Home Cochlear Implant Journey CI off = bra off after a long day

CI off = bra off after a long day

by Sherrie

One of the best feelings is taking your cochlear implant off after a long day, and it’s akin to taking your bra off. So freaking good. 

It’s been two weeks since my switch-on, and it’s been an interesting ride thus far. I can hear myself typing this. The world has become more fascinating. I never knew how noisy it would be!

The first week was a struggle. I even struggled with putting my CI on the morning after switch-on, so I decided to put it on later on, and I was able to wear it for a couple of hours. I wore it again for few hours at home. Everything sounded quite alien, just as I thought. I played with a few things around the house to see if I could hear the sounds they made, such as the tap with water running, the shower, the radio, and a few more. 

A few days later, I was struggling. Wearing a CI was (and still is!) exhausting, and the world became a lot more overwhelming than I realised. My mental well-being took a hit, and I wasn’t in the best mind-frame. After talking to a few close friends, I decided to dedicate the following Saturday to a CI-free day. I was initially worried about what my audiologist would say about that, but I realised I didn’t have to disclose my CI-free days.

The most important thing was that I needed to look after myself, and that I needed to acknowledge my limits.

Wearing a CI isn’t exactly a walk in the park; it requires a lot of work to re-train the auditory part in your brain. There’s still a lot of sounds I haven’t recognised yet, but I’m taking each day as it comes. With assistance and/or being hyper-aware, I’ve been able to recognise a large number of sounds:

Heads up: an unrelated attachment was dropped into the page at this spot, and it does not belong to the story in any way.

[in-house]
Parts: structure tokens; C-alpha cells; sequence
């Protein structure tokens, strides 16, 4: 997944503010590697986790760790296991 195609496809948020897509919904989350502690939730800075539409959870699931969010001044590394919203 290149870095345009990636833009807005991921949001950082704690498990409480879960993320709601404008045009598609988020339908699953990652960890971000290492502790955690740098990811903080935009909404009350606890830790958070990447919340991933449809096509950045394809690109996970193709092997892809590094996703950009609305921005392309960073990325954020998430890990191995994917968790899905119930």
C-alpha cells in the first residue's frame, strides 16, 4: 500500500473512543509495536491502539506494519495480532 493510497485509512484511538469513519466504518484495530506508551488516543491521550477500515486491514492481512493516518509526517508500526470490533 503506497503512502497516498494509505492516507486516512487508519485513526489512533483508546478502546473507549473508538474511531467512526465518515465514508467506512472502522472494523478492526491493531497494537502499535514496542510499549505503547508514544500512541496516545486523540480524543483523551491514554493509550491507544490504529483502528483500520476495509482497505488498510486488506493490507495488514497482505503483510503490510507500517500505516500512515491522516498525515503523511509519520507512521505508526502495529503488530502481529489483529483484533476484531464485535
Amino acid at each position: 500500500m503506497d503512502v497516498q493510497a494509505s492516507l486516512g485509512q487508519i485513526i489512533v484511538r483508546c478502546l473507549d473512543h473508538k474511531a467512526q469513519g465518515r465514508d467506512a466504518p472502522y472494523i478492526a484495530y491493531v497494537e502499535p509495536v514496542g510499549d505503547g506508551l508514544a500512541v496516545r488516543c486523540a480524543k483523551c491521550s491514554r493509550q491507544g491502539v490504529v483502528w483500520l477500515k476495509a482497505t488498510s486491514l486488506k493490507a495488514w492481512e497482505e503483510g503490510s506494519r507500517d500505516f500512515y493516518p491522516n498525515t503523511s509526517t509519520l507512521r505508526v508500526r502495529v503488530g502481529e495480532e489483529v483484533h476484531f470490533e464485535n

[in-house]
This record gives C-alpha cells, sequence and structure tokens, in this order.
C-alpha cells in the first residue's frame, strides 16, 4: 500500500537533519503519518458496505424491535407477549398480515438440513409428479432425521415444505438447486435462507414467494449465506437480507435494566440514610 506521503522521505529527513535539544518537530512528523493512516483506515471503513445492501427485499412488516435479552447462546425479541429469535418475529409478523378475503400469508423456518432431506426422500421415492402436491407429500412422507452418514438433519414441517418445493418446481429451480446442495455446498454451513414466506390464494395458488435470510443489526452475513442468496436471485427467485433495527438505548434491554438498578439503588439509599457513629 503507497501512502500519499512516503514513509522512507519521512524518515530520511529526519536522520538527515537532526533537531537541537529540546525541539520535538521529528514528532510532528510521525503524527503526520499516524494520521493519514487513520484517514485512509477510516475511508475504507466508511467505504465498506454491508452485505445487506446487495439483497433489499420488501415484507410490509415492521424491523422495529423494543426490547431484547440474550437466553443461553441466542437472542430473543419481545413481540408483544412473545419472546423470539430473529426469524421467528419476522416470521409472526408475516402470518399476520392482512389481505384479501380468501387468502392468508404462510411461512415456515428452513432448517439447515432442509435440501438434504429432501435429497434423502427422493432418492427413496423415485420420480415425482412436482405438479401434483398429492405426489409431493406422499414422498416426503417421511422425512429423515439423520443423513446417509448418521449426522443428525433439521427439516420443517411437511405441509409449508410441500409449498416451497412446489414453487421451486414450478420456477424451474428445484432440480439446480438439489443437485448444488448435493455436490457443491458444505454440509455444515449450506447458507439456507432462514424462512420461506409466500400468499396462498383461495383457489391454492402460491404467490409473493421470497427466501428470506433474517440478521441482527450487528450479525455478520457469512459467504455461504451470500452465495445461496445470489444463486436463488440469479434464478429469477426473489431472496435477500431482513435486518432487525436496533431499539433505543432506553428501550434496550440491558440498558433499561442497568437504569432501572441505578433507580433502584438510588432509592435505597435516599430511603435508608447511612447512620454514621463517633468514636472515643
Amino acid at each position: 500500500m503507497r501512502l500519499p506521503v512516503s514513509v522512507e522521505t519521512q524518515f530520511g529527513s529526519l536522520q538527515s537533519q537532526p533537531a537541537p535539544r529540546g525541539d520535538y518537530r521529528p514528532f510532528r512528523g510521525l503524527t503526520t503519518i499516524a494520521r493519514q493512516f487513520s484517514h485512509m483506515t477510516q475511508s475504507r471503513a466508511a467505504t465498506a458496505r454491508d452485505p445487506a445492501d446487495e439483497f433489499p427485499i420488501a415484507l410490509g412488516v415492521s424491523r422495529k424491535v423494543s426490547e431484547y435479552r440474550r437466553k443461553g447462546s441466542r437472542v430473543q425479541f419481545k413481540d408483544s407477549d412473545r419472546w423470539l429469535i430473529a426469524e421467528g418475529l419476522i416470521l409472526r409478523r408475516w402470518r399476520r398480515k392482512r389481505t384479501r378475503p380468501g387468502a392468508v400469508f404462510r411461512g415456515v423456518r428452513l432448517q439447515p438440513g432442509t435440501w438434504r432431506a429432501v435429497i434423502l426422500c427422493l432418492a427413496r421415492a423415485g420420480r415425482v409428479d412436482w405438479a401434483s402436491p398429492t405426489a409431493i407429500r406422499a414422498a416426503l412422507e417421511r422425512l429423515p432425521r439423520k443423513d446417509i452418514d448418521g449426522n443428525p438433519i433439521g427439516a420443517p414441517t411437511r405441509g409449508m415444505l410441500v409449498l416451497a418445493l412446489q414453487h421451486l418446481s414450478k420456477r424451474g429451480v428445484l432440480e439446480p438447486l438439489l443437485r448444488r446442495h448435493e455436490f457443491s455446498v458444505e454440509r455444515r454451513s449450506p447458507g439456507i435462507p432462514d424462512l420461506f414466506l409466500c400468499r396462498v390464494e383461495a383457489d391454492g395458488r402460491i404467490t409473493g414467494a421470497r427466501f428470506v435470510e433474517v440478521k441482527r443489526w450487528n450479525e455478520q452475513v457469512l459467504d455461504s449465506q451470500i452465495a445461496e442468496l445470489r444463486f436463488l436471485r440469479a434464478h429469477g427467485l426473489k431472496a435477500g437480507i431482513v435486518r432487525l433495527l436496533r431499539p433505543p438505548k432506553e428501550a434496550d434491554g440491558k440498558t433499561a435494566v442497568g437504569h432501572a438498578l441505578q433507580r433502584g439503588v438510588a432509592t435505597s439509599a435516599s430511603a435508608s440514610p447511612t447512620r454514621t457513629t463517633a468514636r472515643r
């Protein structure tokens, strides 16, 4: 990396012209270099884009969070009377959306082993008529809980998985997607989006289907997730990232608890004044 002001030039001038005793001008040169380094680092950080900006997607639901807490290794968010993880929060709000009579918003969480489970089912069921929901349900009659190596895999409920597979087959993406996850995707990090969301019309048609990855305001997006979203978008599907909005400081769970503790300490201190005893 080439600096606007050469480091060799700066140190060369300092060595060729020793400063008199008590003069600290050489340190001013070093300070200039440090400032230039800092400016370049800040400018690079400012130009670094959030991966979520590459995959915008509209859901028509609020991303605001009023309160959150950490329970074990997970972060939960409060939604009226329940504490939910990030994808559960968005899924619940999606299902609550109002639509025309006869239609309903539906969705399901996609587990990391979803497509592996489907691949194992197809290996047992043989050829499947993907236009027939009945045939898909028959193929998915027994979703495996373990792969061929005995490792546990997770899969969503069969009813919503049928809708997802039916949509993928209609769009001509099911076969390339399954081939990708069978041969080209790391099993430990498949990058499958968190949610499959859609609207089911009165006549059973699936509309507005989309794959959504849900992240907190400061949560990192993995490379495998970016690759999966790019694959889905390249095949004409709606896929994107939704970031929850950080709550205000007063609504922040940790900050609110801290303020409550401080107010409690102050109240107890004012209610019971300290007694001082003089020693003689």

• Typing
  • Trackpad on my Macbook making clicking sounds – it annoyed me to no end, but I’ve since learnt to block it out.
  • Running water: one of my favourite sounds!
  • Wind: it’s a lot louder at Brighton Beach!
  • Waves, albeit a bit faintly due to the wind.
  • Paddy (my housemate’s dog) panting. SO. ANNOYING.
  • Knocking
  • TV
  • Xbox
  • Radio
  • Music: Move by Ilana Charnelle was the first song I enjoyed since getting switched-on. Buy her latest album on iTunes and you can thank me later 😉 
  • Dogs barking
  • Clothes rubbing
  • My nails – I need to cut them more often; they make SO much noise when I drag them against a surface such as my jeans.
  • Cars, and traffic
  • Buses
  • Trams
  • Trains
  • Myself walking
  • BREATHING. I heard myself breathe for the first time yesterday morning! Dear me.
  • People and dogs sighing.
  • Paddy walking.
  • Gas being turned on in the oven.

There’s a few more, but I cannot remember them all! It’s so overwhelming, yet exciting. I’m constantly amazed at everything making sounds, especially when I’ve never heard those before. Some sounds such as dogs barking are familiar, but they definitely sound a lot different this time around.

I can definitely say that hearing through a CI is a lot different to a hearing aid. A lot more clear, and sharper. I can identify sounds quicker than with a hearing aid, which is pretty good.

In the past week, sounds have started becoming clearer. At last week’s mapping session, I was surprised to find that the beeps had become clearer. I am starting to pick up on speech, although lip reading is still essential for myself to be able to connect words with sounds. I still watch TV/movies with captions, but with time, it becomes clearer. I’ve used captions all my life, so I don’t think I’ll ever stop — with captions, I get more information. I don’t want to have to struggle to understand a video clip without captions, even if I wear my CI.

However, there’s still a lot of work to be done yet. The journey is going to be long, but one I will be enjoying. There’ll be good and bad days. As long I am aware of my limits, that my mental wellbeing is a priority, and that I have my support system in place, I will do well.

Until next time!

S x

You may also like

Leave a Reply

This site uses Akismet to reduce spam. Learn how your comment data is processed.